21. On June 2, 2006, the Team convened to review Student’s 504 Accommodation Plan. The disability type continued to be “specific learning.” The plan noted that Student required accommodations due to his relative weaknesses in auditory processing as identified by the Winnie Dunn Sensory Profile, parent and teacher report. Student’s need to increase his awareness of how his body feels and what strategies help him stay focused was noted. Additionally, Student showed difficulty attending, organizing information, executive functioning, relatively slow processing speed, anxiety and emotional regulation, all of which impact classroom performance. Student’s outside therapist reported on May 6, 2006, that Student has a heightened fear of social rejection and continued to be fearful of new episodes of bullying and social isolation. (See P-E-25)

22. The accommodations provided by the plan included a six to eight week friendship group with the school social worker, and a check-in with his fifth grade teacher to regularly discuss Student’s sense of safety in the school environment. There were to be opportunities to discuss, as a class, issues of peer relationships and bullying during Open Circle time. Student was to participate in a sensory diet. He would receive check-ins to ensure he was on task. He would have preferential seating and quiet space in the classroom to use as needed. He would use graphic organizers and plan for writing prior to beginning. He would be allowed extra time to complete tasks as needed and would receive MCAS accommodations. Additionally, The OT would provide a monthly consult to Student’s teacher to monitor his sensory diet and its effectiveness. Mother would provide the Team with an “incoming report from his private therapist regarding an updated diagnosis2 .” Finally, the plan noted that the Literary Specialist, Student’s classroom teacher, and special education teacher met to review Student’s writing folder. They determined Student did not require direct service in the area of written expression. They recommended that the special education teacher consult with the fifth grade teacher as needed to provide support with written expression. Mother rejected the 504 plan on June 12, 2006. (J-6)

23. Dr. Vacca conducted a follow up evaluation of Student on September 19, 20063 . The report was done at Mother’s request to obtain information to support her belief that Student required an IEP. Dr. Vacca noted Mother’s concerns about Student’s social-emotional maturity and her belief that he would benefit from having a school-based social coach to address his organization and social functioning and provide “in the moment” feedback to assist Student. Dr. Vacca reported that Student entered her office in “a friendly, but somewhat guarded fashion.” She noted that he avoided any discussion of feelings and seemed “blocked when asked questions that probed beneath the surface.” She reported that compared to previous testing, he showed appropriate growth in handling anxiety and social interaction and was able to weed out auditory distractions better than he had the last time she assessed him.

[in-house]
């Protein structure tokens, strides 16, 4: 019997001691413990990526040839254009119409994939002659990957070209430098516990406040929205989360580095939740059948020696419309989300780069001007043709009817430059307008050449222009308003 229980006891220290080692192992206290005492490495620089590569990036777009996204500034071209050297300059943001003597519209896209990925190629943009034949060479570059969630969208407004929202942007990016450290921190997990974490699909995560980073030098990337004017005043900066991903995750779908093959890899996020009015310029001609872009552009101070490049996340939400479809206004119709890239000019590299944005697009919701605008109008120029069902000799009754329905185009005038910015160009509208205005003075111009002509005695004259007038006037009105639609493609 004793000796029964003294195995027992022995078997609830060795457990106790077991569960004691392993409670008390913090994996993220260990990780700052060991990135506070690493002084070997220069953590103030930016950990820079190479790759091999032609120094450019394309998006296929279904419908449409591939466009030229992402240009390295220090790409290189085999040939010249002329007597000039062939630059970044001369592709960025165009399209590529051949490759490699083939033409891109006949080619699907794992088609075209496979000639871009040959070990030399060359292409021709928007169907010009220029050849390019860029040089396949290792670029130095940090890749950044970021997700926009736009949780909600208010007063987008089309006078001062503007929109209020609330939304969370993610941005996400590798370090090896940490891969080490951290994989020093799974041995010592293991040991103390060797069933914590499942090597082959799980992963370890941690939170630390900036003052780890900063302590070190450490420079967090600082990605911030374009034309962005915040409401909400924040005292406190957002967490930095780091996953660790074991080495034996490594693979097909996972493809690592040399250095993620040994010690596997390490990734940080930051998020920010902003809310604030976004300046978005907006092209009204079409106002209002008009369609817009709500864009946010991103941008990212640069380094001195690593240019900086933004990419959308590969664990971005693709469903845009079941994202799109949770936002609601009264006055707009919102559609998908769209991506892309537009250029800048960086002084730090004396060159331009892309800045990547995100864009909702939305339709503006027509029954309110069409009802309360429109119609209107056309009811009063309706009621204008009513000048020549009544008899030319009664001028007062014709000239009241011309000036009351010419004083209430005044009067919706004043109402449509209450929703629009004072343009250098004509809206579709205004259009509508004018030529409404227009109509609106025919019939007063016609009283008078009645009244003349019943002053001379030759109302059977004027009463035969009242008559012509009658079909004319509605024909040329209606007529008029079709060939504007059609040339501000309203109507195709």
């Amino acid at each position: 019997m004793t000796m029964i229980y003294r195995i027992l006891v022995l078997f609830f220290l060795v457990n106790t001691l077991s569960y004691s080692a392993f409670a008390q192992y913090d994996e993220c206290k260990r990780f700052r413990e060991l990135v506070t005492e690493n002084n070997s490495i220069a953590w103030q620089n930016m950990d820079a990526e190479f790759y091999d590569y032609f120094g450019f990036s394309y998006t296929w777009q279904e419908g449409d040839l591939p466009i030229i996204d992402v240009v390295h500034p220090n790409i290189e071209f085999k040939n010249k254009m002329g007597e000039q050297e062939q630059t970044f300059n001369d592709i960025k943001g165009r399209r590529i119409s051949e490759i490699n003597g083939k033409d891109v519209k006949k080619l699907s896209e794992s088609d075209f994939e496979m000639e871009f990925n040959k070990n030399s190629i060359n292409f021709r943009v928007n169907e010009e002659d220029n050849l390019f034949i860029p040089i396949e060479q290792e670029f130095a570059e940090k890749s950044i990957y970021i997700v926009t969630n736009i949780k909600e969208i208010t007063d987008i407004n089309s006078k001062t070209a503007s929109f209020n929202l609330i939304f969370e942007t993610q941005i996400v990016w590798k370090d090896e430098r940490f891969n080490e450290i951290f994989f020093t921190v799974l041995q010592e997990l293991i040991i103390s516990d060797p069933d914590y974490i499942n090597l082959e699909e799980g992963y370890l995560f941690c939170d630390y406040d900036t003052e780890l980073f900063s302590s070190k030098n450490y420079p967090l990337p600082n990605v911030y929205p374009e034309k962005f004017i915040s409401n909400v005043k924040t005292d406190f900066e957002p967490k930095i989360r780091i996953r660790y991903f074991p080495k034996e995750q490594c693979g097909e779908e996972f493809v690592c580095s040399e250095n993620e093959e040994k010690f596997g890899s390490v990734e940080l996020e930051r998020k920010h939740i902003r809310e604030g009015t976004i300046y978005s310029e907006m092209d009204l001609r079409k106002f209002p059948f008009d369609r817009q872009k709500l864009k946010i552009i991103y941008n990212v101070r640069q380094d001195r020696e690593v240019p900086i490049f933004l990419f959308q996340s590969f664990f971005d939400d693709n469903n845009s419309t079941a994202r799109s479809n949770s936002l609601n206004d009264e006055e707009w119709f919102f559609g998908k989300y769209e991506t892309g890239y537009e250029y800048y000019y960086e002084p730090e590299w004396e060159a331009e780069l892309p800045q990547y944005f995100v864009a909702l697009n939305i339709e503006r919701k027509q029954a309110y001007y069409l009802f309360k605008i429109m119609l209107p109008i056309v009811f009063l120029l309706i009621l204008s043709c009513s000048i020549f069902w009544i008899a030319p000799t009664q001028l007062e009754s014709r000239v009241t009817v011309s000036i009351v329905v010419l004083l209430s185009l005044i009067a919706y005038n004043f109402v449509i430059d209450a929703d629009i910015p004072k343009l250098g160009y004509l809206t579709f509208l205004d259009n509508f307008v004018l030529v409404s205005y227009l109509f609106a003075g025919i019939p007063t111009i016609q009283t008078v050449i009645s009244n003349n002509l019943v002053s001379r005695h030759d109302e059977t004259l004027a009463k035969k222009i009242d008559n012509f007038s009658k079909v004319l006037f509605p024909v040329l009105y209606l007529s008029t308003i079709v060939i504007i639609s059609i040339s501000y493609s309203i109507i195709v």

During her testimony, Dr. Vacca reported that she had been struck by the emotional change in Student in that he was much more guarded the second time she evaluated him. However, her report did not note such a dramatic difference between his presentation on both dates.

Her impressions were similar to her prior evaluation. Additionally, she noted his difficulty planning ahead, organizing complex information, and slow processing speed. She noted, “Sensory integration difficulties and high anxiety would result in difficulty processing social relationships.” Further, she stated that Student’s emotional profile was of concern. She found him “obviously anxious and insecure.”

Dr. Vacca made a number of recommendations. She recommended direct instruction on how to organize and generalize from one situation to another. She recommended breaking information into parts and spiraling. She recommended use of graphic organizers and the use of routines. She supported Parents’ idea of providing Student with “in the moment” social assistance at school. She recommended the use of social stories to address social issues. She suggested cognitive behavioral therapy to help Student handle anxiety and “strong feelings.” She also suggested Student participate in groups who share a common interest and suggested the school “find a leadership role for him.” (NPS-10)

Dr. Vacca’s report provided to Newton and included in its exhibit book, indicates Student was evaluated on September 19, 2006 and the report written on September 26, 2006. However, the signature page is dated January 24, 2007. (NPS-10) Additionally, the mediated agreement, dated March 12, 2007, requires Parents to provide the report to Newton by March 16, 2007. (J-2) In addition, the version of the report included in Parents’ documents includes a signature page dated October 30, 2006. (P-B-2) Thus, it appears that the Team never had the opportunity to review the findings of this evaluation.

Parents’ version of Dr. Vacca’s follow-up evaluation contains two references to nonverbal learning disability in the Impressions section. On Parents’ version of the report, the Impressions section begins as follows. “On this evaluation, in comparison to the last, there were clearer indications of a cognitive and emotional style consonant with a diagnosis of nonverbal learning disability.” The last sentence of Parents’ version says, “Sensory integration difficulties, high anxiety, and difficulty processing social relationships are other indicators frequently associated with Non Verbal Learning Disability.” Newton’s version of the report contains neither reference to Non Verbal Learning Disability. The final sentence of Newton’s version of Impressions section reads, “Sensory integration difficulties and high anxiety would result in difficulty processing social relationships.” (NPS-10) Dr. Vacca explained that Mother asked her not to include the diagnosis of non-verbal learning disorder (NVLD). Dr. Vacca conceded because she thinks that a description of a student’s disability is more important than a diagnosis. She explained that she considered a diagnosis of NVLD, a diagnosis of sensory integration disorder with neururosensory underpinnings, and a diagnosis of Asperger’s Syndrome. If she had to choose one diagnosis, she would choose NVLD. Student also met many of the criteria for ADHD.